There is no mandatory obligation to report woman abuse to the police.
It is the woman’s right to choose if she wishes to have police involvement and she must consent to this involvement prior to the nurse initiating such action. Nurses must respect the woman’s decision and advocate for her right to choose.
Since this best practice guideline recommends screening for woman abuse for women ages 12 and over, disclosure of abuse by a teen woman may necessitate the involvement of the Children’s Aid Society (CAS).
The following information is a general guide to practice in this area.
According to the Criminal Code of Canada young women over the age of 12 are able to consent to sexual activity in the following circumstances:
- When she is between the ages of 12-14 and the age difference between the two persons is not more than 2 years; and
- When the young person is age 14 or older and the other person is not in a position of trust or authority.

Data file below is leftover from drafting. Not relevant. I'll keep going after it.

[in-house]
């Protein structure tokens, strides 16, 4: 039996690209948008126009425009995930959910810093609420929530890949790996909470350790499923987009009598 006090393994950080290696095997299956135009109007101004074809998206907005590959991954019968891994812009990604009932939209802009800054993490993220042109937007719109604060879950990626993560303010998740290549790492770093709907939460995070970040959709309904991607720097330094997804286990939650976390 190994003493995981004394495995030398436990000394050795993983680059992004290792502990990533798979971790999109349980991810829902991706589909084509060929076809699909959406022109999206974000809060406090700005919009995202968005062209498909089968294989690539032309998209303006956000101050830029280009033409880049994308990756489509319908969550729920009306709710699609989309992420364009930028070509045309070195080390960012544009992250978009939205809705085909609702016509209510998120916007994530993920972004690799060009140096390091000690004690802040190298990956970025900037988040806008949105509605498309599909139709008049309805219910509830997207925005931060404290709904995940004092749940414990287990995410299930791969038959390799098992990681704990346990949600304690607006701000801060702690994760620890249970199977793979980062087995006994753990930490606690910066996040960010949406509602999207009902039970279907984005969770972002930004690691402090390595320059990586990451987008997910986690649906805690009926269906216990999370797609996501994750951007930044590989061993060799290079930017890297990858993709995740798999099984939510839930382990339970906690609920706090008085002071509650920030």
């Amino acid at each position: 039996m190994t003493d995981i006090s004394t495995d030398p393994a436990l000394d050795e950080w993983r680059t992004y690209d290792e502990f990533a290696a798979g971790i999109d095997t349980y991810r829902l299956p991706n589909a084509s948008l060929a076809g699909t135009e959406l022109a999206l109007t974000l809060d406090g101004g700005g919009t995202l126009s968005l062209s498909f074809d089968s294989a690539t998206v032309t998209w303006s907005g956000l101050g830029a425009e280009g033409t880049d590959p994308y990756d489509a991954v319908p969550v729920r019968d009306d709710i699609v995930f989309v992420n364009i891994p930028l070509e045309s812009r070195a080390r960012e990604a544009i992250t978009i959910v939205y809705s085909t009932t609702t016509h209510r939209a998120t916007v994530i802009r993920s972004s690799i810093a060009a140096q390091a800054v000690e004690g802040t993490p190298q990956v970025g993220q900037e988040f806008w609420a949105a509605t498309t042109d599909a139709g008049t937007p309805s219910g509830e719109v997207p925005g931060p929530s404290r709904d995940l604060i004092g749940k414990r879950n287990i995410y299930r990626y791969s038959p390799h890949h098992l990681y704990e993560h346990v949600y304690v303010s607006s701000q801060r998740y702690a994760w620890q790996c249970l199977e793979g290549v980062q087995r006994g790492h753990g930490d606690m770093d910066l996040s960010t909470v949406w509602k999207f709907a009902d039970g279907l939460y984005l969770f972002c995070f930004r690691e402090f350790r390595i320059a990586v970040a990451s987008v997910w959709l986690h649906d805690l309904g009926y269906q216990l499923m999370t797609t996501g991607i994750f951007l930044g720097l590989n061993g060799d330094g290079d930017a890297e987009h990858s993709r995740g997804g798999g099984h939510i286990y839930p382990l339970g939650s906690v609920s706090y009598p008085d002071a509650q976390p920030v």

While teen sexuality may pose a challenge for the individual nurse, it is not necessarily a reportable event as illustrated in the above circumstances.
The factors that define a report to CAS are:
- When the young woman is under 16 years of age and the alleged abuser is a person in a care-giving role; or
- When the young woman is under 16 years of age and the alleged abuser is in a role of authority or trust.
Assaults by a boyfriend are reportable only if these conditions apply or if the teen’s parent(s)/caregiver(s) know of the abuse and do nothing to provide appropriate supervision to protect the young woman from harm.
There is no age of consent for treatment or for collecting information to establish a health record, so young women are entitled to make their own health decisions, provided the health care professional feels they understand the circumstances and can make an informed choice. Once the capable young woman has made a treatment decision, parent(s)/caregiver(s), or CAS cannot have access to the health record without her consent.
In the case of a conflict, the capable young woman’s decision always takes precedence.
As this is recent legislation that will impact nursing practice, it is advised that nurses consult with their nurse-manager and/or their agency’s privacy officer.